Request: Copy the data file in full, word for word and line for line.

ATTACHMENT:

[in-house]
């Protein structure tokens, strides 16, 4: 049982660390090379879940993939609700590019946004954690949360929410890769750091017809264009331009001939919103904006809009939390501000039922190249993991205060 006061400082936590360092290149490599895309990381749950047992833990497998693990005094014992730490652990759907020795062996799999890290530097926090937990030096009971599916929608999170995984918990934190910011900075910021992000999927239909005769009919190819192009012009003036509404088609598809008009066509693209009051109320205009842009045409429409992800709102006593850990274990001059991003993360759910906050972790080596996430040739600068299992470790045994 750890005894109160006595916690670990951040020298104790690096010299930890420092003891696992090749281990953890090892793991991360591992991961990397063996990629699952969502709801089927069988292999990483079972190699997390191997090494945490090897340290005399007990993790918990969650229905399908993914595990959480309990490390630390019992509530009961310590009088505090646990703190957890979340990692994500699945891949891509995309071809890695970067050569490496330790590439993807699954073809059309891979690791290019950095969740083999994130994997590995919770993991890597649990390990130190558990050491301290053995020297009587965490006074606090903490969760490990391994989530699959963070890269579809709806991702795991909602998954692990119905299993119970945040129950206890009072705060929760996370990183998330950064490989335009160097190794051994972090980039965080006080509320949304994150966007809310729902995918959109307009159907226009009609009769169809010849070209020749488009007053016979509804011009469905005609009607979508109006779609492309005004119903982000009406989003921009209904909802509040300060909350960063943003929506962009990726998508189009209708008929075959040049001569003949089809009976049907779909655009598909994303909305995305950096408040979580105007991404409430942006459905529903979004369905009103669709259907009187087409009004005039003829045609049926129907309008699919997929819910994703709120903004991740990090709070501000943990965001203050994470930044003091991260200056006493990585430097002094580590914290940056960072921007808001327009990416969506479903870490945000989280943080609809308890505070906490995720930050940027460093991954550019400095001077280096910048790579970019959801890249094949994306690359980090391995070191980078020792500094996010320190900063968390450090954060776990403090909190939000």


[in-house]
């Protein structure tokens, strides 16, 4: 049982660390090379879940993939609700590019946004954690949360929410890769750091017809264009331009001939919103904006809009939390501000039922190249993991205060 006061400082936590360092290149490599895309990381749950047992833990497998693990005094014992730490652990759907020795062996799999890290530097926090937990030096009971599916929608999170995984918990934190910011900075910021992000999927239909005769009919190819192009012009003036509404088609598809008009066509693209009051109320205009842009045409429409992800709102006593850990274990001059991003993360759910906050972790080596996430040739600068299992470790045994 750890005894109160006595916690670990951040020298104790690096010299930890420092003891696992090749281990953890090892793991991360591992991961990397063996990629699952969502709801089927069988292999990483079972190699997390191997090494945490090897340290005399007990993790918990969650229905399908993914595990959480309990490390630390019992509530009961310590009088505090646990703190957890979340990692994500699945891949891509995309071809890695970067050569490496330790590439993807699954073809059309891979690791290019950095969740083999994130994997590995919770993991890597649990390990130190558990050491301290053995020297009587965490006074606090903490969760490990391994989530699959963070890269579809709806991702795991909602998954692990119905299993119970945040129950206890009072705060929760996370990183998330950064490989335009160097190794051994972090980039965080006080509320949304994150966007809310729902995918959109307009159907226009009609009769169809010849070209020749488009007053016979509804011009469905005609009607979508109006779609492309005004119903982000009406989003921009209904909802509040300060909350960063943003929506962009990726998508189009209708008929075959040049001569003949089809009976049907779909655009598909994303909305995305950096408040979580105007991404409430942006459905529903979004369905009103669709259907009187087409009004005039003829045609049926129907309008699919997929819910994703709120903004991740990090709070501000943990965001203050994470930044003091991260200056006493990585430097002094580590914290940056960072921007808001327009990416969506479903870490945000989280943080609809308890505070906490995720930050940027460093991954550019400095001077280096910048790579970019959801890249094949994306690359980090391995070191980078020792500094996010320190900063968390450090954060776990403090909190939000």